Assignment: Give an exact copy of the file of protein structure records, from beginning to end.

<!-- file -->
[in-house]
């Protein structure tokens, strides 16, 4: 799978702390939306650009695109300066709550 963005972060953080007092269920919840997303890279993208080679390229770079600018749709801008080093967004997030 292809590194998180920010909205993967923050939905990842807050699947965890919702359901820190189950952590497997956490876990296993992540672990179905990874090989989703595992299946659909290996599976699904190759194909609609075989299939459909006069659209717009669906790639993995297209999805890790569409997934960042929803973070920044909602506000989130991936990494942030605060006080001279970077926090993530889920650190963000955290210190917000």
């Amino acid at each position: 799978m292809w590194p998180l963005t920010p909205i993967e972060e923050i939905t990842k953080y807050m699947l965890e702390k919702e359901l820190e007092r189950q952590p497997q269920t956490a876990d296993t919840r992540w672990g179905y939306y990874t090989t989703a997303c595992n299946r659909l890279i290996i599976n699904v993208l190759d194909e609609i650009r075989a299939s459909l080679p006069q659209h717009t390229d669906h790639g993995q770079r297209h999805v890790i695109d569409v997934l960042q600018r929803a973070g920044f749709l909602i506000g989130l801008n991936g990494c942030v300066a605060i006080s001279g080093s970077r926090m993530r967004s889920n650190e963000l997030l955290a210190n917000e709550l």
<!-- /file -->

[in-house]
């Protein structure tokens, strides 16, 4: 799978702390939306650009695109300066709550 963005972060953080007092269920919840997303890279993208080679390229770079600018749709801008080093967004997030 292809590194998180920010909205993967923050939905990842807050699947965890919702359901820190189950952590497997956490876990296993992540672990179905990874090989989703595992299946659909290996599976699904190759194909609609075989299939459909006069659209717009669906790639993995297209999805890790569409997934960042929803973070920044909602506000989130991936990494942030605060006080001279970077926090993530889920650190963000955290210190917000």
């Amino acid at each position: 799978m292809w590194p998180l963005t920010p909205i993967e972060e923050i939905t990842k953080y807050m699947l965890e702390k919702e359901l820190e007092r189950q952590p497997q269920t956490a876990d296993t919840r992540w672990g179905y939306y990874t090989t989703a997303c595992n299946r659909l890279i290996i599976n699904v993208l190759d194909e609609i650009r075989a299939s459909l080679p006069q659209h717009t390229d669906h790639g993995q770079r297209h999805v890790i695109d569409v997934l960042q600018r929803a973070g920044f749709l909602i506000g989130l801008n991936g990494c942030v300066a605060i006080s001279g080093s970077r926090m993530r967004s889920n650190e963000l997030l955290a210190n917000e709550l």